UC Law SF Professor Kelly Weisberg received the Hope Rising Journalism Award at the International Family Justice Center Conference earlier this month in recognition of her work as editor of the leading legal newsletter on domestic violence.
“It’s not journalism in the sense of what most people think of as journalism,” Weisberg said. “It’s more scholarship, very specialized scholarship.”
Weisberg assumed the helm of the national newsletter Domestic Violence Report in 2012, following the tenure of another noted expert in domestic violence, Joan Zorza, who founded the publication in 1995. Over the past nine years, she has continued the newsletter’s critical work, writing and editing articles on such topics such as stalking, separation abuse, firearms, violence in the tribal community, and the role of police.
The Hope Rising Award recognizes journalists of all backgrounds who have helped advance awareness and policy reform around domestic and sexual violence, child abuse, elder abuse, and human trafficking. Previous winners include Huffington Post’s Melissa Jeltsen in 2017 for her powerful writing on domestic violence in nearly two stories per week, Lara Logan of 60 Minutes in 2018 for the narrative of her harrowing experience of sexual assault while on assignment in Cairo during Arab Spring, and prize-winning author Rachel Louise Snyder in 2019 for her groundbreaking reporting on traumatic brain injury in domestic violence survivors and childhood exposure to domestic violence.
In recognizing Weisberg, the International Family Justice Center said her “commitment to journalistic excellence has played a transformative role in advancing criminal justice reform.”
On learning of the award, UC Law SF Academic Dean Morris Ratner said, “Professor Weisberg’s stewardship of the Domestic Violence Report reflects a lifetime of trailblazing and rigorous work, shining a scholarly and practical light on an issue that for many years received far too little attention.”
The award recognizes Weisberg’s entire body of work with the Domestic Violence Report. But, for Weisberg, there are definitely some special points of pride. Among them is the August 2014 special issue, which detailed how non-fatal strangulation is often a precursor to homicide.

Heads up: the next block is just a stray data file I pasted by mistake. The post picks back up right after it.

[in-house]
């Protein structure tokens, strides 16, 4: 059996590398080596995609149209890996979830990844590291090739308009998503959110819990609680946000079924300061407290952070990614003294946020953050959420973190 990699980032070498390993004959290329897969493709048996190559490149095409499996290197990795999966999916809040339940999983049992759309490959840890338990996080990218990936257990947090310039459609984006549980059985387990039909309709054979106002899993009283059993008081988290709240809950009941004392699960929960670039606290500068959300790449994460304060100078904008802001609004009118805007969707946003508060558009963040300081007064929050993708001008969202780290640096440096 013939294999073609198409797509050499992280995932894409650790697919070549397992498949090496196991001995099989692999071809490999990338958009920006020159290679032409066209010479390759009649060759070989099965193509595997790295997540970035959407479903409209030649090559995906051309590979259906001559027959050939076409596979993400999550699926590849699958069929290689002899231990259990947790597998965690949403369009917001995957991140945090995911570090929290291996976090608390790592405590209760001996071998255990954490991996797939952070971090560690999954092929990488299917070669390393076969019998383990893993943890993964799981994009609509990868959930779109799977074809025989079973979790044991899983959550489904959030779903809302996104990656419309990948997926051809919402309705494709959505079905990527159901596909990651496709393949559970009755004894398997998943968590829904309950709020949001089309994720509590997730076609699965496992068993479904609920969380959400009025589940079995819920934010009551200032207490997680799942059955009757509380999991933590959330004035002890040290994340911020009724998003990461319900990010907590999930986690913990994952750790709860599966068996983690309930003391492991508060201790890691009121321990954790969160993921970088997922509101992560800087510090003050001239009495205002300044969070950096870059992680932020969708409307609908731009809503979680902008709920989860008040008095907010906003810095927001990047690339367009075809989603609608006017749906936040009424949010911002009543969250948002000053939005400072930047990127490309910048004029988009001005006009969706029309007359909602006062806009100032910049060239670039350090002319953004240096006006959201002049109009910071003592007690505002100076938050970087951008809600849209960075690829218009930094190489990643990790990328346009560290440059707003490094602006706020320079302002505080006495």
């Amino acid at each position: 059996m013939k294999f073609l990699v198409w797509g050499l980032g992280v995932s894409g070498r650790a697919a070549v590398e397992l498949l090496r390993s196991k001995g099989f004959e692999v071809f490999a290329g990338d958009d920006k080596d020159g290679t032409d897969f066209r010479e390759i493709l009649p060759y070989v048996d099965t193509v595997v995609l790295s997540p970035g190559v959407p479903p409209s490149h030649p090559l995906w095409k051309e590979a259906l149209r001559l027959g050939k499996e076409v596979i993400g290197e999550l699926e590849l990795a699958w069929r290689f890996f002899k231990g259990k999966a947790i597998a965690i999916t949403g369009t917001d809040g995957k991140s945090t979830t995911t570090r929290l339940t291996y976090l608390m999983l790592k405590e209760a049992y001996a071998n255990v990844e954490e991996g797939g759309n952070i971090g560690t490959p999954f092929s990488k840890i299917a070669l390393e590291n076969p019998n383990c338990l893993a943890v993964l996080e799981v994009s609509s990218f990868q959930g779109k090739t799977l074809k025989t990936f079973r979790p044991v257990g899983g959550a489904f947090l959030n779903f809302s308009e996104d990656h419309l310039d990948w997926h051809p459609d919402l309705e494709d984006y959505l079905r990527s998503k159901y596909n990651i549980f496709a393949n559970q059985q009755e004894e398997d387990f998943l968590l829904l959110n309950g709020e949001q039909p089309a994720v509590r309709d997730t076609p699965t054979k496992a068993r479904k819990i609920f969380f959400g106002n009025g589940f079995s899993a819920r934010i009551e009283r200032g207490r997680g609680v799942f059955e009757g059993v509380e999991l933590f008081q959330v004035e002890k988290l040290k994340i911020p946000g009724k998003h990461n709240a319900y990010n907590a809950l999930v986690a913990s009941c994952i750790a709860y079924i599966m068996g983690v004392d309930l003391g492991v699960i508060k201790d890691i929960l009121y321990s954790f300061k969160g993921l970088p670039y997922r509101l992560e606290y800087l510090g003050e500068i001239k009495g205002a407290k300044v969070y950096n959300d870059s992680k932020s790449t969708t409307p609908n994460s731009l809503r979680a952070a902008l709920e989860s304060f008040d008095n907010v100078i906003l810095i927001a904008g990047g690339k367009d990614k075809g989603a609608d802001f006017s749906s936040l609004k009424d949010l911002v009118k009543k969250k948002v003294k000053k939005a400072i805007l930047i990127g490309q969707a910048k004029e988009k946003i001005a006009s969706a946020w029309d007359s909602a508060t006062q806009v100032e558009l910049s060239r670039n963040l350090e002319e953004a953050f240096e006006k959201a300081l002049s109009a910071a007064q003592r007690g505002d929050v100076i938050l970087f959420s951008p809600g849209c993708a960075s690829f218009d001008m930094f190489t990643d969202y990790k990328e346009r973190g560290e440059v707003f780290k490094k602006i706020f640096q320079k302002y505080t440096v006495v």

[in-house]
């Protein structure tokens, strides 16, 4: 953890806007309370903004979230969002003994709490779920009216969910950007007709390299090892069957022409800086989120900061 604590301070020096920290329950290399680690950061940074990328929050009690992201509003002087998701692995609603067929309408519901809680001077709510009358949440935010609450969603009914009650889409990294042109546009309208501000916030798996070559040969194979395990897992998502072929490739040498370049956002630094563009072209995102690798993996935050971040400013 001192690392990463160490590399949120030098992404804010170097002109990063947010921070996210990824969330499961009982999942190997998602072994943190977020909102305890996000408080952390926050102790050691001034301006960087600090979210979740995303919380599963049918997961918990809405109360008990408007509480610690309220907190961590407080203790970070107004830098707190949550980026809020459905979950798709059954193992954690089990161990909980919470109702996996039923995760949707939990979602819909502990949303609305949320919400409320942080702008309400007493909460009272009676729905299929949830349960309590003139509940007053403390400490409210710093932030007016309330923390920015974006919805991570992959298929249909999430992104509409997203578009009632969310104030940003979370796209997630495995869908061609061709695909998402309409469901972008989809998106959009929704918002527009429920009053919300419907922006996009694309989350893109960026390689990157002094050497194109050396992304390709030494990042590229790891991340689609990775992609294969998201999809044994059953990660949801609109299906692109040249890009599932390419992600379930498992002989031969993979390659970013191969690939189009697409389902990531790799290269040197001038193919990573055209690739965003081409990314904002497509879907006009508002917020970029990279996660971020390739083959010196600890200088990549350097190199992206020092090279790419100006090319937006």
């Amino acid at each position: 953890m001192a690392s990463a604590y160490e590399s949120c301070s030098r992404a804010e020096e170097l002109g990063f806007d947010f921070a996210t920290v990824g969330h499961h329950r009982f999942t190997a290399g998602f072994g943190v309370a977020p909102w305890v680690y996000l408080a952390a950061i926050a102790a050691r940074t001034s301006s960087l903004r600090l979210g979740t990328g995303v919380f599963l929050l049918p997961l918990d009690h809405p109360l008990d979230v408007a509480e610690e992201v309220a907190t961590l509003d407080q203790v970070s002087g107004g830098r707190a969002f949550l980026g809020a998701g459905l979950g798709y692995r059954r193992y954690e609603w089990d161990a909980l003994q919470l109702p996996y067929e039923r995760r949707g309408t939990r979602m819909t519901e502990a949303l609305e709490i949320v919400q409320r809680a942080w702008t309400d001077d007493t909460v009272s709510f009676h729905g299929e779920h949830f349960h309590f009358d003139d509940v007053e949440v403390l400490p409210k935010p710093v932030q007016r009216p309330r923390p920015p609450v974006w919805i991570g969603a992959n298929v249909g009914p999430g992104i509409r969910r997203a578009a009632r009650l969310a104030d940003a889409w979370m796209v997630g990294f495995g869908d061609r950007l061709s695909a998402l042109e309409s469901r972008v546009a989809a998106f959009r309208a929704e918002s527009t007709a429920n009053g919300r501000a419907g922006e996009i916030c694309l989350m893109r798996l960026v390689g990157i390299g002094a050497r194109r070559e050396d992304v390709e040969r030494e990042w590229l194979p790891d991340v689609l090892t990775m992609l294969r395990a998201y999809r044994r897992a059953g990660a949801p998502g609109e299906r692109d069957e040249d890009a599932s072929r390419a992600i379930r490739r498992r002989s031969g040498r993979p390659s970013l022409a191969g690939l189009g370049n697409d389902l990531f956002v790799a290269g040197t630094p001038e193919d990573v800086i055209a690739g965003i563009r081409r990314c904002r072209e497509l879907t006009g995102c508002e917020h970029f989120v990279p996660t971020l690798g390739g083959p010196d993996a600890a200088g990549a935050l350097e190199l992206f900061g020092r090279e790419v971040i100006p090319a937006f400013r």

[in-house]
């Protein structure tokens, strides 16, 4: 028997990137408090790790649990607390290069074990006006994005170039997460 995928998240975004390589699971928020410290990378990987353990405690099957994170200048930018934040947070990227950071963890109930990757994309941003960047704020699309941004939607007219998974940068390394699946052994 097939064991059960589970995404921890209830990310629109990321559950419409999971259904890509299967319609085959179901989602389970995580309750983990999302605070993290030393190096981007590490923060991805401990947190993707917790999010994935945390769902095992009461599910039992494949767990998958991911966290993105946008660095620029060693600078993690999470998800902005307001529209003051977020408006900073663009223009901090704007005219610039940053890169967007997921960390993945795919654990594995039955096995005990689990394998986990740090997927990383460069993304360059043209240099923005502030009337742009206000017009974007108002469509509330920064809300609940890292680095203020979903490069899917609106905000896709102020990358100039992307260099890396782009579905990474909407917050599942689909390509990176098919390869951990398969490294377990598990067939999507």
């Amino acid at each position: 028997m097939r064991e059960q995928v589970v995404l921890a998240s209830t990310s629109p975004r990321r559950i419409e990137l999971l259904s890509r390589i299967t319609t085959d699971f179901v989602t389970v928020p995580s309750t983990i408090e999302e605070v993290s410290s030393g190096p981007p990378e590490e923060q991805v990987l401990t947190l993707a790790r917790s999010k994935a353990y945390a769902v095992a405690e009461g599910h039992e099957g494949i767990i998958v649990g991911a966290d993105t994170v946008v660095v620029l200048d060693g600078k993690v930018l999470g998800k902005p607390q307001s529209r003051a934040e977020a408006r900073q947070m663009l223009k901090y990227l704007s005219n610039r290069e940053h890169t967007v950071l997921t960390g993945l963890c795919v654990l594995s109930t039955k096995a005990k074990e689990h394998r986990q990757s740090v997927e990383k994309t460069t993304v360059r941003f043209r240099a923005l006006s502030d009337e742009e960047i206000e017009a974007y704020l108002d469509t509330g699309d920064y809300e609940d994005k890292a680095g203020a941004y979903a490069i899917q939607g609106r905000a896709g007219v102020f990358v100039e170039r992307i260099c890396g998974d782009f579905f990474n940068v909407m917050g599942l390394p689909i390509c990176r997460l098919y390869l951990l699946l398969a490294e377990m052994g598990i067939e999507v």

“Many domestic violence offenders and rapists do not strangle their partners to kill them; they strangle them to let them know they can kill them—any time they wish,” reads an oft-cited passage. “Once victims know this truth, they live under the power and control of their abusers day in and day out.”
That special issue helped expose the myth of “attempted” strangulation and proposed eliminating that adjective from the description of such crimes. It framed the case for making non-fatal strangulation a felony in hopes of preventing some homicides. And, in the end, it “contributed to law reform,” Weisberg said. “Now, in almost every state in the nation, non-fatal strangulation is a felony.”
“I am honored to have a colleague who has been so influential both in scholarship and activism to help those vulnerable to domestic violence,” said UC Law SF Distinguished Professor Joan Williams, a prominent expert on gender issues related to the law.
During almost four decades on the faculty at UC Law SF, Weisberg has taught courses on domestic violence, family law, stalking, juvenile justice, children and the law, and wills and trusts.
“I’ve been able to bring to teaching a tremendous amount of what I’ve learned through the newsletter,” she said. “And through this work I’ve had access to the leading voices in the country in domestic violence, so I’ve brought those voices home to my students.”